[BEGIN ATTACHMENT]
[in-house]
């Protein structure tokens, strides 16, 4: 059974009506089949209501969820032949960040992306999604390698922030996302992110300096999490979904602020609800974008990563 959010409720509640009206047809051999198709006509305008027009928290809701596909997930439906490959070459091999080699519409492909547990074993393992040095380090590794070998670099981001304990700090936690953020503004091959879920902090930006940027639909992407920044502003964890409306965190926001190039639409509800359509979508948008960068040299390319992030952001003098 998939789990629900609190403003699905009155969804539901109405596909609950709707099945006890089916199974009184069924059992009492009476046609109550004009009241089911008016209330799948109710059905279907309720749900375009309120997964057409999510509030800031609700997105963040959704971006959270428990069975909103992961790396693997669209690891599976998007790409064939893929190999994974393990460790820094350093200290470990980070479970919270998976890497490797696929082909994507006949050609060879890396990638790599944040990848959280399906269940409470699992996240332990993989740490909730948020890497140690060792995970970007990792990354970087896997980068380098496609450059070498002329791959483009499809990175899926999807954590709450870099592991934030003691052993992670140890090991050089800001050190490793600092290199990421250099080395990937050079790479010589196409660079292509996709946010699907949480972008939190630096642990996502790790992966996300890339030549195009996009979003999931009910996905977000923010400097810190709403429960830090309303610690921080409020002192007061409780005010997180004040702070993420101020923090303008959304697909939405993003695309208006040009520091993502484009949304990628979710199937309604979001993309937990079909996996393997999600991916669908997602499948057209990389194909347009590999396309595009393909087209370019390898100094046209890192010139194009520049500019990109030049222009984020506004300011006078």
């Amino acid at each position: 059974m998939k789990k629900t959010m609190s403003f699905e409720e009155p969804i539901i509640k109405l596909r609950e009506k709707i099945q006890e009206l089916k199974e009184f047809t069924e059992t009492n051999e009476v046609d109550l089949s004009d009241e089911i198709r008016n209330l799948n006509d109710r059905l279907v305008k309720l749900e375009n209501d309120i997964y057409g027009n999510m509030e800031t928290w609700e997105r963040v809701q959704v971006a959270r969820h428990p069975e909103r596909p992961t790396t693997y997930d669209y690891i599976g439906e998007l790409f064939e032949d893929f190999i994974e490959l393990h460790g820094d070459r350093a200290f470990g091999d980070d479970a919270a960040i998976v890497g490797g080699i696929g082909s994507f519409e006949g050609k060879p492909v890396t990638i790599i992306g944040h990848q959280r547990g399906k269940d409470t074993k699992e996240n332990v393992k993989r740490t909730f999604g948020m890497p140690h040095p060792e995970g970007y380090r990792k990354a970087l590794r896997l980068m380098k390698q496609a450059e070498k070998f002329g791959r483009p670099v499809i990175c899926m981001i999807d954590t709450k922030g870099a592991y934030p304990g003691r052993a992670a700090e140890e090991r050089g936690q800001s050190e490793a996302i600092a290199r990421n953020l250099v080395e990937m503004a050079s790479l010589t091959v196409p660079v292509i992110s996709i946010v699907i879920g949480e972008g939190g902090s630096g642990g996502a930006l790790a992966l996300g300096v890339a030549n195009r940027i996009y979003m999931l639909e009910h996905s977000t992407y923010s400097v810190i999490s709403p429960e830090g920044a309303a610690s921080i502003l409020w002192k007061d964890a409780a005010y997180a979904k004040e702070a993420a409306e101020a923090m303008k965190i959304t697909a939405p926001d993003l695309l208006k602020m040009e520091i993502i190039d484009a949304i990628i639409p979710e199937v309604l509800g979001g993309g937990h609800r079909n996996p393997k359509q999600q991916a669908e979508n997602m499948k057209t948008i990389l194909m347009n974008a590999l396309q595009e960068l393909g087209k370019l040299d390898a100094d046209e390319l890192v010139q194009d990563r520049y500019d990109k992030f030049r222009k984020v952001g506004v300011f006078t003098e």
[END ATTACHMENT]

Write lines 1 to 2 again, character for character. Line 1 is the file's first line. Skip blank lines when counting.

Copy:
[in-house]
């Protein structure tokens, strides 16, 4: 059974009506089949209501969820032949960040992306999604390698922030996302992110300096999490979904602020609800974008990563 959010409720509640009206047809051999198709006509305008027009928290809701596909997930439906490959070459091999080699519409492909547990074993393992040095380090590794070998670099981001304990700090936690953020503004091959879920902090930006940027639909992407920044502003964890409306965190926001190039639409509800359509979508948008960068040299390319992030952001003098 998939789990629900609190403003699905009155969804539901109405596909609950709707099945006890089916199974009184069924059992009492009476046609109550004009009241089911008016209330799948109710059905279907309720749900375009309120997964057409999510509030800031609700997105963040959704971006959270428990069975909103992961790396693997669209690891599976998007790409064939893929190999994974393990460790820094350093200290470990980070479970919270998976890497490797696929082909994507006949050609060879890396990638790599944040990848959280399906269940409470699992996240332990993989740490909730948020890497140690060792995970970007990792990354970087896997980068380098496609450059070498002329791959483009499809990175899926999807954590709450870099592991934030003691052993992670140890090991050089800001050190490793600092290199990421250099080395990937050079790479010589196409660079292509996709946010699907949480972008939190630096642990996502790790992966996300890339030549195009996009979003999931009910996905977000923010400097810190709403429960830090309303610690921080409020002192007061409780005010997180004040702070993420101020923090303008959304697909939405993003695309208006040009520091993502484009949304990628979710199937309604979001993309937990079909996996393997999600991916669908997602499948057209990389194909347009590999396309595009393909087209370019390898100094046209890192010139194009520049500019990109030049222009984020506004300011006078």